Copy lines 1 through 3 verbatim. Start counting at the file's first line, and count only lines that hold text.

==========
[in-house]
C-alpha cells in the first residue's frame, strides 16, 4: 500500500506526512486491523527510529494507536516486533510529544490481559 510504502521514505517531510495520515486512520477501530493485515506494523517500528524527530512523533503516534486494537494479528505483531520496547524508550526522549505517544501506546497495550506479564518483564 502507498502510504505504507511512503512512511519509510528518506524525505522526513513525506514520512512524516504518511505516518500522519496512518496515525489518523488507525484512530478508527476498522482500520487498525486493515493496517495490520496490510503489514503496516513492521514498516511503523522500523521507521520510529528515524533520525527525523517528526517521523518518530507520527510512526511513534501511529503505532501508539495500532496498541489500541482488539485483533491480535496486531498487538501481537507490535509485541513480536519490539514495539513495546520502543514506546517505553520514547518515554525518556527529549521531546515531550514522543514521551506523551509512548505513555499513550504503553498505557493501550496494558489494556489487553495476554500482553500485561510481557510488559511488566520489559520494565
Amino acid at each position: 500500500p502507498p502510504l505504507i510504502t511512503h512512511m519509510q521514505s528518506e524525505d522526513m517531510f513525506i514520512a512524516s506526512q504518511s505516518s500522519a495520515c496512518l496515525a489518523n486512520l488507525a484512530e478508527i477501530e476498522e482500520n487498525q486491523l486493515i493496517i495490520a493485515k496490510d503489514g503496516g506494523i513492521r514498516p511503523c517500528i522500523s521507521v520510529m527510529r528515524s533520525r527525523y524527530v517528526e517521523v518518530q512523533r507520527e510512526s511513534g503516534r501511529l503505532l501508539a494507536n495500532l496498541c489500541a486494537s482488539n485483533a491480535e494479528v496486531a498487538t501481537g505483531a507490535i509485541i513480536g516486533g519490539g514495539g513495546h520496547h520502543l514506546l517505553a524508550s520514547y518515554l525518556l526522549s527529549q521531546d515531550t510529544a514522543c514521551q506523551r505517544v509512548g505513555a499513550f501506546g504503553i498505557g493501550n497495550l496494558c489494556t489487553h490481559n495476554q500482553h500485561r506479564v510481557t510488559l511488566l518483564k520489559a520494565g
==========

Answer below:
[in-house]
C-alpha cells in the first residue's frame, strides 16, 4: 500500500506526512486491523527510529494507536516486533510529544490481559 510504502521514505517531510495520515486512520477501530493485515506494523517500528524527530512523533503516534486494537494479528505483531520496547524508550526522549505517544501506546497495550506479564518483564 502507498502510504505504507511512503512512511519509510528518506524525505522526513513525506514520512512524516504518511505516518500522519496512518496515525489518523488507525484512530478508527476498522482500520487498525486493515493496517495490520496490510503489514503496516513492521514498516511503523522500523521507521520510529528515524533520525527525523517528526517521523518518530507520527510512526511513534501511529503505532501508539495500532496498541489500541482488539485483533491480535496486531498487538501481537507490535509485541513480536519490539514495539513495546520502543514506546517505553520514547518515554525518556527529549521531546515531550514522543514521551506523551509512548505513555499513550504503553498505557493501550496494558489494556489487553495476554500482553500485561510481557510488559511488566520489559520494565
Amino acid at each position: 500500500p502507498p502510504l505504507i510504502t511512503h512512511m519509510q521514505s528518506e524525505d522526513m517531510f513525506i514520512a512524516s506526512q504518511s505516518s500522519a495520515c496512518l496515525a489518523n486512520l488507525a484512530e478508527i477501530e476498522e482500520n487498525q486491523l486493515i493496517i495490520a493485515k496490510d503489514g503496516g506494523i513492521r514498516p511503523c517500528i522500523s521507521v520510529m527510529r528515524s533520525r527525523y524527530v517528526e517521523v518518530q512523533r507520527e510512526s511513534g503516534r501511529l503505532l501508539a494507536n495500532l496498541c489500541a486494537s482488539n485483533a491480535e494479528v496486531a498487538t501481537g505483531a507490535i509485541i513480536g516486533g519490539g514495539g513495546h520496547h520502543l514506546l517505553a524508550s520514547y518515554l525518556l526522549s527529549q521531546d515531550t510529544a514522543c514521551q506523551r505517544v509512548g505513555a499513550f501506546g504503553i498505557g493501550n497495550l496494558c489494556t489487553h490481559n495476554q500482553h500485561r506479564v510481557t510488559l511488566l518483564k520489559a520494565g